Medicare covers more than 57 million Americans, providing the healthcare coverage they need. Every year, though, the cost of Medicare typically goes up, and the program passes through those increases to its participants in the form of higher premiums, deductibles, and other expenses. Below, we'll look at the changes that are slated to take effect for Medicare in 2017.
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Part A costs
Most Medicare participants get hospital insurance coverage under Part A without paying a premium. However, for those who didn't collect enough credits for paying Medicare taxes during their career and don't have a qualifying spouse, Medicare charges a monthly premium of up to $413 per month. That's $2 higher than the maximum amount for 2016.
In addition, deductibles and coinsurance payments for hospital coverage under Part A will also go up in 2017. The table below describes the amounts for the initial deductible, as well as the coinsurance amounts depending on length of stay.
Type of Cost
2017 Cost (Change From 2016)
$1,316 (up $28)
Coinsurance for days 61-90 of hospital stay
$329 (up $7)
Coinsurance for days 91 and beyond of hospital stay using lifetime reserve days
$658 (up $14)
Coinsurance for skilled nursing facility stays
$164.50 (up $3.50)
DATA SOURCE: MEDICARE.GOV.
Part B costs
Medical care coverage under Medicare Part B will also see cost increases in 2017. The deductible that you have to pay on doctors' visits and other outpatient services goes up to $183 per year in 2017, climbing $17 from 2016.
In addition, unlike Part A, Part B always comes with a monthly premium. The standard Part B premium amount is slated to go to $134 per month in 2017, up $12.20 from the corresponding amount of $121.80 in 2016. The complication, though, is that most participants didn't pay $121.80 in 2016, and they won't pay $134 in 2017 either because of a special rule linking Social Security and Medicare.
In 2016, there was no cost-of-living increase for Social Security recipients, and the hold-harmless provision of Medicare therefore kicked in and prevented an increase from the 2015 Part B monthly premium of $104.90 for those who had their premiums taken directly from their Social Security checks. That makes up more than two-thirds of Medicare beneficiaries, but the remaining roughly 30% saw their premiums go up to $121.80.
In 2017, there will be a Social Security cost-of-living increase. But at just 0.3%, it's smaller than the rise in Medicare costs for most beneficiaries. As a result, for most beneficiaries, Medicare Part B premiums won't go by the full amount that they otherwise would. Medicare predicts that the average person who qualifies for the hold-harmless rule will pay about $109 per month in 2017, up about $4.10 from what they actually paid in 2016. However, your actual amount will vary depending on how much your Social Security benefits are and how large your cost-of-living increase ends up being in actual dollars.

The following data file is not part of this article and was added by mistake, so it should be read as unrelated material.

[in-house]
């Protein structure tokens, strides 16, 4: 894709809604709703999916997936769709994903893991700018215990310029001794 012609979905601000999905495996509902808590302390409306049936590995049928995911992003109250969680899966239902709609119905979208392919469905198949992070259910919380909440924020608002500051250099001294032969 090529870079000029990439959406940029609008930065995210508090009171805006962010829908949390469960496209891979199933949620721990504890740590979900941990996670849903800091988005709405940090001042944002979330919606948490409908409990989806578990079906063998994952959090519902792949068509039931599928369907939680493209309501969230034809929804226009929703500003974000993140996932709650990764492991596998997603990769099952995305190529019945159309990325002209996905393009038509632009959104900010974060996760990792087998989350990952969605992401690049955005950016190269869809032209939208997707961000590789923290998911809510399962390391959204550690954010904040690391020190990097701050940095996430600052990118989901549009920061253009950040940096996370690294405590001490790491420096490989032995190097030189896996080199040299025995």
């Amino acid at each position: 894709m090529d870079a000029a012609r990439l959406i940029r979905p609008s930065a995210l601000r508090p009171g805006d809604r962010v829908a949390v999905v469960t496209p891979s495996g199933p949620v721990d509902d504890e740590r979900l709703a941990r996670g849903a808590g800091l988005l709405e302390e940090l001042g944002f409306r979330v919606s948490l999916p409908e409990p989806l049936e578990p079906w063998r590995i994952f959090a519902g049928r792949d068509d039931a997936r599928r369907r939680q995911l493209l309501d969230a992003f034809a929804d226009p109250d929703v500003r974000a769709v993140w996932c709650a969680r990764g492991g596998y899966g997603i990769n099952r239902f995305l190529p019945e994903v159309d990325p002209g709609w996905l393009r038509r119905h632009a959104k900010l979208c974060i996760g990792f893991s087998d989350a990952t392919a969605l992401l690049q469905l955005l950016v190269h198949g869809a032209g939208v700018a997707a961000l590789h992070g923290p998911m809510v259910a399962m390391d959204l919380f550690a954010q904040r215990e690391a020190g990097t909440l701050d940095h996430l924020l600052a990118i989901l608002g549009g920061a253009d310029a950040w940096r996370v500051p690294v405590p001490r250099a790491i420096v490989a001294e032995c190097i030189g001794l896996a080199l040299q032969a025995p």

Finally, those who are considered high-income individuals have to pay more than the standard amount in Part B premiums. The chart below gives the premiums for various income levels in 2017:
DATA SOURCE: MEDICARE.GOV.
These figures are up between $17 and $38.80 per month from 2016 levels. Moreover, higher-income individuals aren't eligible for the hold-harmless provision, and so even if they have their Medicare premiums taken directly from their Social Security benefits, they'll still end up having to pay the higher amounts.
For retirees living on a fixed income, any additional cost for Medicare can be hard to deal with. Even though rules like the hold-harmless provision protect some Medicare recipients, everyone who relies on Medicare will have to plan for at least some potential cost increases that will hit their pocketbooks in 2017.
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Dan Caplinger has been a contract writer for the Motley Fool since 2006. As the Fool's Director of Investment Planning, Dan oversees much of the personal-finance and investment-planning content published daily on Fool.com. With a background as an estate-planning attorney and independent financial consultant, Dan's articles are based on more than 20 years of experience from all angles of the financial world.